7 mins read

Review by Matt S.

Here’s a big dirty secret: I like Paladins. I know I rant on about shooters plenty, but there’s plenty about them that I can find enjoyable. When the action doesn’t take itself too seriously, and there’s a good mix of interesting characters and fun levels, I can end up spending a lot of time in them. And Paladins, I think, is a good one.

Paladins doesn’t hide from its Overwatch inspiration. It’s not surprising that a developer would want to capitalise on to the mammoth success of Overwatch, but Paladins perhaps goes a bit too far in not offering anything to substantially set it apart. Just like Overwatch, there is a wide mix of characters who are… eclectic, to say the least. But where people develop an absolute passion for their favourite Overwatch characters (D.Va…), Paladin’s mob don’t quite have the same gravitas.

You’ll have your favourite character, certainly, but that will be exclusively on the basis of the skills and the ones that you find most comfortable to play with, rather than their characterisation… or even their name. My favourite character is a healer who creates mirage versions of herself, which she can then turn into a bomb. I’ve played a whole bunch of matches with her, but I genuinely can’t even remember her name.

Part of the reason is that the game does have that “cheap Overwatch” look to it, so while the characters are functional, and you’ll enjoy them enough because they all play well enough, you also won’t be invested in them. On the flip side, however, the lack of attachment you’ll have to a character means that you’ll be more open to using them all. With dozens of characters to choose between, Paladins isn’t lacking for raw content or variety.

From the time I’ve played the game I’ve felt the balance is pretty good overall. In multiplayer I didn’t see any particular character show up with a frequency that told me they were broken. Certainly I had trouble with some characters more than others, but then I was principally playing healer or assassin characters. There’s always going to be some opponents that hit just too hard for those kinds of heroes.

Paladins’ level design also lets itself down somewhat. Levels looks nice enough in design, but they all tend to be very small, with a single point in the middle where both sides will continue to clash until one side is declared victor. Matches are short and furious as a result, but tactically limited. Winners are instead determined by which side makes better use of the skills available across the team in the grand brawl that takes place in the middle. There’s skill involved in that, don’t get me wrong, but one of the things I liked about Overwatch is how the more open nature of levels left the door open to strategic thinking and flanking.

One feature that I did really love about Paladins (and the closest it comes to being substantially different to Overwatch) was the way you could customise your characters between battles. Each character has a “card” system, and players can take five cards into battle, ranging from modifiers to their health and movement, through to the effectiveness of specific skills. Players have a number of points that can be distributed across these cards, with more points boosting the impact of those cards yet further. The catch is that you’re limited in how many points that you can spend, so it would be possible to really boost your character’s health in exchange for not having many points left for improving your character’s active skills.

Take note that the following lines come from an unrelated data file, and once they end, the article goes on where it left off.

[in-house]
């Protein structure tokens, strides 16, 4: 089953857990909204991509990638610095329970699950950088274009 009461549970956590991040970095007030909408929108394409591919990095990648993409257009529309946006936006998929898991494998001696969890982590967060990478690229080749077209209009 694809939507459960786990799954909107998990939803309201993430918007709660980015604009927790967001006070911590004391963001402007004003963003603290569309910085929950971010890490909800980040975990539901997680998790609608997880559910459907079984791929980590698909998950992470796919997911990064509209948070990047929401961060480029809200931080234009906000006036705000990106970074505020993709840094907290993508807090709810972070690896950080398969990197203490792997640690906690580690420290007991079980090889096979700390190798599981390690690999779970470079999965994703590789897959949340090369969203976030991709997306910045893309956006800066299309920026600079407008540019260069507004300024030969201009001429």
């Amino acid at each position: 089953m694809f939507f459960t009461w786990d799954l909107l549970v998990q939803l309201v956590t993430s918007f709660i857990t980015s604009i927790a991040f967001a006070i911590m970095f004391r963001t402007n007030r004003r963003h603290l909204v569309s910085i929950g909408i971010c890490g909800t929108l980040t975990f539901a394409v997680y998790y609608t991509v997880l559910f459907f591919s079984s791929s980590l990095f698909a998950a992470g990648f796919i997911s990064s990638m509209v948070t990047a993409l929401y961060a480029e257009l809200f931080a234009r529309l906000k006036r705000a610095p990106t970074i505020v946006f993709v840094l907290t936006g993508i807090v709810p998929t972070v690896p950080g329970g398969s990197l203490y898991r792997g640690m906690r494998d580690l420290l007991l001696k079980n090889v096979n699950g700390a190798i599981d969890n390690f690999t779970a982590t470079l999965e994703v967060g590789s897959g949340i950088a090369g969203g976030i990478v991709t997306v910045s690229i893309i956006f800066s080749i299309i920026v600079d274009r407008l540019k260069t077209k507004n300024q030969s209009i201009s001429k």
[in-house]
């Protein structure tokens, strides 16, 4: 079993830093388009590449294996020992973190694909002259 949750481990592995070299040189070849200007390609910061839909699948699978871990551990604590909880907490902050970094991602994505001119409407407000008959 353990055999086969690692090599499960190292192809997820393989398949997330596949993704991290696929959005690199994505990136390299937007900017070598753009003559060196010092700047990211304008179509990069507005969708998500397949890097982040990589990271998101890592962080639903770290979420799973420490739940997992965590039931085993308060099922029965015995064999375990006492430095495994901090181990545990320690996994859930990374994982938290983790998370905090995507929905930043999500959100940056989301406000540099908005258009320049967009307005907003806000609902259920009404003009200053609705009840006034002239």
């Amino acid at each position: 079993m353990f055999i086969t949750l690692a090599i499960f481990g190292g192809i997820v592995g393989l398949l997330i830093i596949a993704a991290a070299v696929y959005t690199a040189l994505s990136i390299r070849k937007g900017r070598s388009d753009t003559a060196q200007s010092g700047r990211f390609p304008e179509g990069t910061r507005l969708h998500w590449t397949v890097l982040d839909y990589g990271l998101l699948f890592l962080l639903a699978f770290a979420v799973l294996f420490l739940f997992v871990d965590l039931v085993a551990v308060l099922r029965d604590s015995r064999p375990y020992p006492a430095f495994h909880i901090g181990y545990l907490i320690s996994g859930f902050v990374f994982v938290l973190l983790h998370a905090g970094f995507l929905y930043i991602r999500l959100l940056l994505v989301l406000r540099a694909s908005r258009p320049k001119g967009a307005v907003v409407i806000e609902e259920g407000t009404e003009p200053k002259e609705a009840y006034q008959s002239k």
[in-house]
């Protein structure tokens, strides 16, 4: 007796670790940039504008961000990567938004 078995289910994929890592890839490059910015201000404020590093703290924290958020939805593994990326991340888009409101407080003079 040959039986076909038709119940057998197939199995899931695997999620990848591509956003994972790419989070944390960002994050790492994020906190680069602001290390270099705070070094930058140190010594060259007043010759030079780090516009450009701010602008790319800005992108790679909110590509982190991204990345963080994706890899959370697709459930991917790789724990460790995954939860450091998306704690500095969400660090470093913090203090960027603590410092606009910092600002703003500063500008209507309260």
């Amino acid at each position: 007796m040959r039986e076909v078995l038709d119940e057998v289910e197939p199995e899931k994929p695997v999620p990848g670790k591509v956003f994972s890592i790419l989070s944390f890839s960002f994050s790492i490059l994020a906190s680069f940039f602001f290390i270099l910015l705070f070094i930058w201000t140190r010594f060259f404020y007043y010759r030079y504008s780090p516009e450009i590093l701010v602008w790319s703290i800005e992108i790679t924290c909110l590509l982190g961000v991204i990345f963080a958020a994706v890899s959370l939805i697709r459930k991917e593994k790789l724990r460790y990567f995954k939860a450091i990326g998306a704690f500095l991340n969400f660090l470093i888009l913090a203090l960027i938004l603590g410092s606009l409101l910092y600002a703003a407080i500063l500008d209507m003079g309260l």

There’s surprising depth to this system, and it allows even new players to wade into battle with a cleverly designed and powerful character. Paladins is a free to play game (or, at least, there is a F2P version coming to Switch), but it does a good job of making new players not feel left out. There’s a lot of costumes and the like to unlock, and characters do get more powerful as they level up, so there’s some incentive to keep on mastering your favourite, but even the lowest level player can come out on top if they get on a roll or know what they’re doing.

While Paladins might be a largely no-frills Overwatch clone, to say that as a criticism would be unfair to it, because it really is incredibly competent. The action is fast, slick, and smooth. The netcode is solid and precise. It’s easy to follow the action and understand everything that is going on in the game. And – and this is a one of the most compelling features of all – Paladins brings Overwatch-like action to a handheld. Now you can play this kind of game on trains, in hotels, and in cafes, without having to lug around a heavy, expensive gaming laptop.

I would have liked more context to the action, better realised characters, and more involved levels. And, of course, some kind of single player experience. But, for what it is, as a no-frills Overwatch clone, Paladins gets the job done. It’s a game I’ll likely be playing for quite some time to come, because it certainly scratches a very specific itch.

– Matt S. 
Find me on Twitter: @digitallydownld

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This is the bio under which all legacy articles are published (as in the 12,000-odd, before we moved to the new Website and platform). This is not a member of the DDNet Team. Please see the article's text for byline attribution.

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